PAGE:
Evolution of WiFi – Then and Now

On one of our previous articles Birth and Proliferation of WiFi, we extensively discussed the birth of WiFi and shed light on some of the most crucial moments in its timeline. We saw how an angle of the concept of wireless connectivity was conceived by a Hollywood star, how cash registers made use of wireless connectivity and gradually how our man Steve Jobs went on to make it inevitable today.

On this post, we would extend the discussion and explore more on how WiFi went on to become what it is today, the onset of new standards, amendments of a few, its future and more.

WiFi Frequencies

This technology makes use of electromagnetic waves to transmit data. These waves run at two distinct frequencies – 5 GHz (802.11a) and 2.4 GHz (802.11b). IEEE802.11 is the establishment that defines WiFi standards for local area networks. For a number of years, 2.4Ghz was preferred because of two reasons – it worked well with most devices at that point and it was way less expensive than its 5Ghz counterpart.

With time, these standards and the bandwidths they operated in kept evolving to cater to the increasing demands of users. Starting from 1999, when it was initially made available to consumers across the world, let’s have a look at how WiFi frequencies and WiFi have evolved over the decades.

The History and Development of Wi-Fi Standards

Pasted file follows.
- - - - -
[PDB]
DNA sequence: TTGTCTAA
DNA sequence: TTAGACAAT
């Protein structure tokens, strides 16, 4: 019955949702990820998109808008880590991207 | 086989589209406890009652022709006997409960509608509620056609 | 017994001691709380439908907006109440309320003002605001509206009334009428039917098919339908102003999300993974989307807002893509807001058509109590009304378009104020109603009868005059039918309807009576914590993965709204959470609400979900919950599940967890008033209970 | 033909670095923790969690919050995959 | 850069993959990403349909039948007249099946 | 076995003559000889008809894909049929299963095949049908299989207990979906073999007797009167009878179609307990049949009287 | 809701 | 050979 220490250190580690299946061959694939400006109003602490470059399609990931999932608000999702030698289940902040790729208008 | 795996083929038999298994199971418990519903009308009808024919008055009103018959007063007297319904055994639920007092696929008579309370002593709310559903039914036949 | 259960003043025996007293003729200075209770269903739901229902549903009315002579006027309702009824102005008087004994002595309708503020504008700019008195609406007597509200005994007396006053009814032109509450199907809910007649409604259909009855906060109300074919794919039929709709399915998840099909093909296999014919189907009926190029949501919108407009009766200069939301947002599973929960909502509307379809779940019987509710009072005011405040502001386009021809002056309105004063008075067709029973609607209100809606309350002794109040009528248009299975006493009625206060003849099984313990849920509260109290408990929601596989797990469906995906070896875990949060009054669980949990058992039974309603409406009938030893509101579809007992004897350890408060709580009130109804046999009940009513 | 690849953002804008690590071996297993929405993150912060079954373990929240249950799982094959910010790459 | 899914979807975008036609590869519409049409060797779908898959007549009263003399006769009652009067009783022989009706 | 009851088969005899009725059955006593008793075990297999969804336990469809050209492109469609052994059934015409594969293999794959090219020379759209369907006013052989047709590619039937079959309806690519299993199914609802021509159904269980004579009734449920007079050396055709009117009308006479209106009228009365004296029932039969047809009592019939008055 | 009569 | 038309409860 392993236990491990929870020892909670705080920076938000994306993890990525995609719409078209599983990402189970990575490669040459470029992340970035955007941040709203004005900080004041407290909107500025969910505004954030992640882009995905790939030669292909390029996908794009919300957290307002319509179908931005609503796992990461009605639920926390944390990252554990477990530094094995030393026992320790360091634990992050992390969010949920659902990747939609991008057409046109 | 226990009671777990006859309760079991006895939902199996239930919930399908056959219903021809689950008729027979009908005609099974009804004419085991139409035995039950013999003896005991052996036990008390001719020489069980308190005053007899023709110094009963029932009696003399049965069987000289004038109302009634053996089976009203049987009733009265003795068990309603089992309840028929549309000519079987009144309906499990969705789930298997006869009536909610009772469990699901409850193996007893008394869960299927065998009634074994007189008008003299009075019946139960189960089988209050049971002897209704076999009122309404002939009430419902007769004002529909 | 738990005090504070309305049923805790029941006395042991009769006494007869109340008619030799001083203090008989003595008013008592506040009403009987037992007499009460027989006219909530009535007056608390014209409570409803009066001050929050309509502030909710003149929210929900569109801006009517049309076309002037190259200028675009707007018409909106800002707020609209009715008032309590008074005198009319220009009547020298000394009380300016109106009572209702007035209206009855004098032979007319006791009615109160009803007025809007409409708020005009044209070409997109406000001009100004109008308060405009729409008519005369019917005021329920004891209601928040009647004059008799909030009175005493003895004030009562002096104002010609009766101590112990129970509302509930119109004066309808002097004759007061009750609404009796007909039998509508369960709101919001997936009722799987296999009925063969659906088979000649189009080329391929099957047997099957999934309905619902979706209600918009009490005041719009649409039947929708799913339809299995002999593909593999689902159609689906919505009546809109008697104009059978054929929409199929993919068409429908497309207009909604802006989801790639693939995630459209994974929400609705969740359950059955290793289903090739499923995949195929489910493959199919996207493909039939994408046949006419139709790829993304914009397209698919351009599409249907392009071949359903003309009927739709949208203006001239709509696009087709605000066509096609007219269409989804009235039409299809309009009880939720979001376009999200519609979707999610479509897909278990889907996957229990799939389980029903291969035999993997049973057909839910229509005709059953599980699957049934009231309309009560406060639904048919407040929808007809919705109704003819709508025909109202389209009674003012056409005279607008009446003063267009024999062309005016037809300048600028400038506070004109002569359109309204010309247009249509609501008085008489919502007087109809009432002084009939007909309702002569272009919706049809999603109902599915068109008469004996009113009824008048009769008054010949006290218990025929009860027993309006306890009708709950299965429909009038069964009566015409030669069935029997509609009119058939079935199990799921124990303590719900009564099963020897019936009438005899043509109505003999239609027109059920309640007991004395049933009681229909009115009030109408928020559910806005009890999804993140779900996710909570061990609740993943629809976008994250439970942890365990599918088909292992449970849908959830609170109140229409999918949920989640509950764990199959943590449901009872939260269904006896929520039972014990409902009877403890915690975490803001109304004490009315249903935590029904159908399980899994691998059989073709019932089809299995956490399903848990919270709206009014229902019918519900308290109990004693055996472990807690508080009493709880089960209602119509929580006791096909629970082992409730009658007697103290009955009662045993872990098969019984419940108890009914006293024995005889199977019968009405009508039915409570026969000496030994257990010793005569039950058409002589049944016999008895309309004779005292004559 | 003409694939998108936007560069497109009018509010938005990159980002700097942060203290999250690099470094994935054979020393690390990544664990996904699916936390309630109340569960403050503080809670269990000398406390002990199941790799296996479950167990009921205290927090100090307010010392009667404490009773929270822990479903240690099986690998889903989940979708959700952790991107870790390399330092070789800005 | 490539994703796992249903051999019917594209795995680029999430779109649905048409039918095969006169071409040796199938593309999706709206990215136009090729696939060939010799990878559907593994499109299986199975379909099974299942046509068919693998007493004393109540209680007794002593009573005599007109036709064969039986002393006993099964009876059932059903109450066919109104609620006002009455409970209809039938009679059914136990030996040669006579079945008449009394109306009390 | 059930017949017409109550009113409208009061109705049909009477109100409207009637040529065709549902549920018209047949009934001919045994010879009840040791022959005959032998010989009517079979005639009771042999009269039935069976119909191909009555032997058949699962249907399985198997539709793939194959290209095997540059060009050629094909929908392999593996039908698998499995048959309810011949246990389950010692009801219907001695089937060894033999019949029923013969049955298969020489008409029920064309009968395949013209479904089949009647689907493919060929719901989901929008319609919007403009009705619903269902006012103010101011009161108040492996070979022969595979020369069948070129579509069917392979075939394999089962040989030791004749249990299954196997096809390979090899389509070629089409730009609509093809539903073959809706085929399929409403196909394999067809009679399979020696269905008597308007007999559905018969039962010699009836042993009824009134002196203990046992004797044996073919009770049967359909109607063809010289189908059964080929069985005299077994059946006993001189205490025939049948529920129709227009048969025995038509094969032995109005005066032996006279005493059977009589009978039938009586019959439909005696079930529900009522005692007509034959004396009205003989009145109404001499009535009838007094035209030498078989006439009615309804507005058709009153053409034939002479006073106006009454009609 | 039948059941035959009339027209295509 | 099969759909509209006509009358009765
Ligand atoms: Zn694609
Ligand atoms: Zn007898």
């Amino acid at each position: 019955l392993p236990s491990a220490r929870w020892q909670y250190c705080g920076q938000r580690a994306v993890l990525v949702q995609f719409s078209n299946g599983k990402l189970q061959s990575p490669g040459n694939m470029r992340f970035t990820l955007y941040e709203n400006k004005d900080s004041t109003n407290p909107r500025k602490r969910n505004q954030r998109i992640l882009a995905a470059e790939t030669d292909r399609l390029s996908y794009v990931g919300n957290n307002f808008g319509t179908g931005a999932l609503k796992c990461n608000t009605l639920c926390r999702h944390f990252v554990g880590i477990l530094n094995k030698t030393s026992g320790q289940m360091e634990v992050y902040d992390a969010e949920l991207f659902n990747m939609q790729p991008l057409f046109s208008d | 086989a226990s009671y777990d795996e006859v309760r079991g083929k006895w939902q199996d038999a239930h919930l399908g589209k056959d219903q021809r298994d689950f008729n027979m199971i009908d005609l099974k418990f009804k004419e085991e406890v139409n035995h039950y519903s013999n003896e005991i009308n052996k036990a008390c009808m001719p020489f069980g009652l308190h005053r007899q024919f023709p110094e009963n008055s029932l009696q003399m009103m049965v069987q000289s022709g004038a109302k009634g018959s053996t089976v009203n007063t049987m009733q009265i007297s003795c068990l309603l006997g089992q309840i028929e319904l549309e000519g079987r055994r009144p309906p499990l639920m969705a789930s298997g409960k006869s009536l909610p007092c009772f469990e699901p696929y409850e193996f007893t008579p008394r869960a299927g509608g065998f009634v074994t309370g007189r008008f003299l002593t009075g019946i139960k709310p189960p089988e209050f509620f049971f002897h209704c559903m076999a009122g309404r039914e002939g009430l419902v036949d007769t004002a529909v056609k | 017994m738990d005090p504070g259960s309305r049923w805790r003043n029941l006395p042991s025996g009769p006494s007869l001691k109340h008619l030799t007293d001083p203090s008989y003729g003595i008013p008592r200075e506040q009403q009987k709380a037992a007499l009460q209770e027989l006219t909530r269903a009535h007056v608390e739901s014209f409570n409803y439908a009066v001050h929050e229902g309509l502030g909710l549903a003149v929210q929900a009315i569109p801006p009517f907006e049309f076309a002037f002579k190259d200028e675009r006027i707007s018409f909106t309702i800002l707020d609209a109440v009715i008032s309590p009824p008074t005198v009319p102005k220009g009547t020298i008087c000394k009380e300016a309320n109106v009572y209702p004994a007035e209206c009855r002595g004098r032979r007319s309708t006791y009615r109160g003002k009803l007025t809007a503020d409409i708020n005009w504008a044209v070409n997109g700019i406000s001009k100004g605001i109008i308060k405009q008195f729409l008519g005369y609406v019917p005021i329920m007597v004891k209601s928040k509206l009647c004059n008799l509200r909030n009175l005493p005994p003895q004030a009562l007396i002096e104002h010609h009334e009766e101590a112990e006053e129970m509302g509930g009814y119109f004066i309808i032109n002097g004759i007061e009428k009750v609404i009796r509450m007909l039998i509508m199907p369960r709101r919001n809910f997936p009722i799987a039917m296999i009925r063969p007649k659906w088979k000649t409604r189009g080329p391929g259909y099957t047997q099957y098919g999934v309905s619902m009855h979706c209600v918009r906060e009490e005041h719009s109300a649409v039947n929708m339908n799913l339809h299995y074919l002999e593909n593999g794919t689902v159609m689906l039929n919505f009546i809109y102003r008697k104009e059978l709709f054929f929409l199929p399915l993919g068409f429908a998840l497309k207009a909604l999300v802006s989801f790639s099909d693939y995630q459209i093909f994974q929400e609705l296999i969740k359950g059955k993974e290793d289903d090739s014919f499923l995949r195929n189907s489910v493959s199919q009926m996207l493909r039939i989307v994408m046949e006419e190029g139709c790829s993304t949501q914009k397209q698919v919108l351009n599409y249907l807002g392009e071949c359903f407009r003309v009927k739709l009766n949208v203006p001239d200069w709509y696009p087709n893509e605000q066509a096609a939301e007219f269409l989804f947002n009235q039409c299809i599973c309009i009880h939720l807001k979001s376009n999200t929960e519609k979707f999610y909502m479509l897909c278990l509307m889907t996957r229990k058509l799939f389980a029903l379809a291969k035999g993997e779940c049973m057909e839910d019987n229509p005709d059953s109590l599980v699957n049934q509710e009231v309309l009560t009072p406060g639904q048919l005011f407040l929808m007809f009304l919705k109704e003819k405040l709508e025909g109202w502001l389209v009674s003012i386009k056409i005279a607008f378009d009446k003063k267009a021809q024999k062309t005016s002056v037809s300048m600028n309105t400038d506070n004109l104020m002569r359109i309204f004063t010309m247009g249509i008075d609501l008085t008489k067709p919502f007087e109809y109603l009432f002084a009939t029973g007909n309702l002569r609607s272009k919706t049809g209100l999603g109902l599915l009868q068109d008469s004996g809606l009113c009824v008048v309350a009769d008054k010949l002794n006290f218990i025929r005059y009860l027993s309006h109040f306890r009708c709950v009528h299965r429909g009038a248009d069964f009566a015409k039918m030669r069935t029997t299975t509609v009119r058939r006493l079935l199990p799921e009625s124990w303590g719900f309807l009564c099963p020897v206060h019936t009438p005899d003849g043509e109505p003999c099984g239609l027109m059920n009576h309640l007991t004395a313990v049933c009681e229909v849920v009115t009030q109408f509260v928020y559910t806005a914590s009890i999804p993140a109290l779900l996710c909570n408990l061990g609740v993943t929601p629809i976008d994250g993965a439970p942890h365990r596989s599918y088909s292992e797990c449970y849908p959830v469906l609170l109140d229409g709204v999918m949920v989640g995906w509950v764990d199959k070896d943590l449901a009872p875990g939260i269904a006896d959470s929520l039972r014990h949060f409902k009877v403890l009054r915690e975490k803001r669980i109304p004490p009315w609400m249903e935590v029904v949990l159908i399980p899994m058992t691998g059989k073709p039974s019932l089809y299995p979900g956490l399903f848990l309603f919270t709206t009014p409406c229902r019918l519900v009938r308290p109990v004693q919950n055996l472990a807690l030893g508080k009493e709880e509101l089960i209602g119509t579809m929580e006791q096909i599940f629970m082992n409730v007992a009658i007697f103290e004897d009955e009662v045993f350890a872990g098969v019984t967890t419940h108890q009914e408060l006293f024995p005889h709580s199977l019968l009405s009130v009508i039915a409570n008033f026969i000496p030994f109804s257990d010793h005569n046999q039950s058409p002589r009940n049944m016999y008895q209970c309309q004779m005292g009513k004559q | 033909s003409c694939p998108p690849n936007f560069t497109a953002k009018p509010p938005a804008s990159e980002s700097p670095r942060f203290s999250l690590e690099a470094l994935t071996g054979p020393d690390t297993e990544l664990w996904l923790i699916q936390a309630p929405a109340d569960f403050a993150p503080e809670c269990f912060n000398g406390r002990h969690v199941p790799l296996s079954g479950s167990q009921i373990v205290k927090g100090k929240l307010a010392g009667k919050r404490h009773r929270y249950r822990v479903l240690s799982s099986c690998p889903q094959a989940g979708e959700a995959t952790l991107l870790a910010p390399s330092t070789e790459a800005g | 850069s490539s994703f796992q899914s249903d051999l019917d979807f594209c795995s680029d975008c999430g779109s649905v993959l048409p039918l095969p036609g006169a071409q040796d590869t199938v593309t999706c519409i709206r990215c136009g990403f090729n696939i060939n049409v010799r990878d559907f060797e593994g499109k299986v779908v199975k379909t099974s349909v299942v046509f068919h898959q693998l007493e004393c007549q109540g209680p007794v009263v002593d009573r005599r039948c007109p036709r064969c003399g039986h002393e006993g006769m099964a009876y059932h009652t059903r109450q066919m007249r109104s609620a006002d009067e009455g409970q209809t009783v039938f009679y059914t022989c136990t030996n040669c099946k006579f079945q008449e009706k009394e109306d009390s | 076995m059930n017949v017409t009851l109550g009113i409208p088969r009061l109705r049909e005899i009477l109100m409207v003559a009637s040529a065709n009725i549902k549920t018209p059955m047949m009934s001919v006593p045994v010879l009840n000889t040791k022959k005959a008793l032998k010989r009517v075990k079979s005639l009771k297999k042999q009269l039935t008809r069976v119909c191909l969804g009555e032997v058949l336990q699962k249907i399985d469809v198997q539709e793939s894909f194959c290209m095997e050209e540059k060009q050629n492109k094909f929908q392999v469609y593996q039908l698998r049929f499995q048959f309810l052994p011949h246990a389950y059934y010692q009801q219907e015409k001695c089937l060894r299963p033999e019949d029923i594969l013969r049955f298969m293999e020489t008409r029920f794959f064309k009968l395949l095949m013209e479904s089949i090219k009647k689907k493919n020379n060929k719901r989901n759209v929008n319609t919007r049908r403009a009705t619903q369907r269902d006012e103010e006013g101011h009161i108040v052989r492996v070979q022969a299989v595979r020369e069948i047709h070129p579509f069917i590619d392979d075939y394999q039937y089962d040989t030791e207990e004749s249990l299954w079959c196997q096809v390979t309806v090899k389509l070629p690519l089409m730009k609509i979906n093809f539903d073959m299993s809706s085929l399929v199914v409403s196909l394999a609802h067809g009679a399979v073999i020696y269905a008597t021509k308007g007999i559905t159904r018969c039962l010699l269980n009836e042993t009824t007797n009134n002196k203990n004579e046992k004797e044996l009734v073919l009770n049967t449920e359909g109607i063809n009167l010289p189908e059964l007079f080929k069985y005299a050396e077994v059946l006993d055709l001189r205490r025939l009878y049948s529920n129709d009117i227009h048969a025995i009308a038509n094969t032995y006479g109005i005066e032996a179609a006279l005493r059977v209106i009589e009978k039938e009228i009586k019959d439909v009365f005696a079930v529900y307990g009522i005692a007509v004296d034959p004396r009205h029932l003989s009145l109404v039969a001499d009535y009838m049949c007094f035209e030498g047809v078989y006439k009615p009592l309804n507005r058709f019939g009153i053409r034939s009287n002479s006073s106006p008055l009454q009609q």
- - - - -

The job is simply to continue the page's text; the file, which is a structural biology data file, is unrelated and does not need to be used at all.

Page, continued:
This worked in the 2.4 GHz frequency like the original 802.11 standards. With a maximum range of 150ft and speed of 11Mbps, this is not only the slowest in the standard but was commercially cheap in its day as well. One major drawback this standard faced was that since its operating frequency is 2.4 GHz just like the other home appliances, chances of them causing interferences were more. Currently, routers that support this standard are not even manufactured.


Released almost at the same time as 802.11b, this came with more advanced and complex technology. It relied on orthogonal frequency division multiplexing to generate wireless signals. It operated in the 5 GHz frequency and offered multiple advantages including the elimination of interference caused by other devices. Besides, it also offered an incremented bandwidth providing connectivity speeds at around 54Mbps.


Four years later, another standard was defined by the committee. This was the time WiFi standards were getting better and devices were advancing to support higher ranges, power, bandwidth and coverage. In 2003, the 802.11g was introduced that operated just like 802.11a. Meaning, it functioned on orthogonal frequency division multiplexing technology but the only drawback it faced was that it went back in the 2.4 GHz spectrum, again giving rise to concerns on interferences.

However, 802.11g came with backward compatibility features, wherein 802.11b router could connect to an 802.11g access point but at the speeds of 802.11b.


2009 was the time smartphones were introduced and wireless connectivity started to become a household name. It was the dawn of a new era, where on-demand services in sectors like entertainment, food and other businesses started flourishing, further pushing the need for a faster and more efficient wireless internet.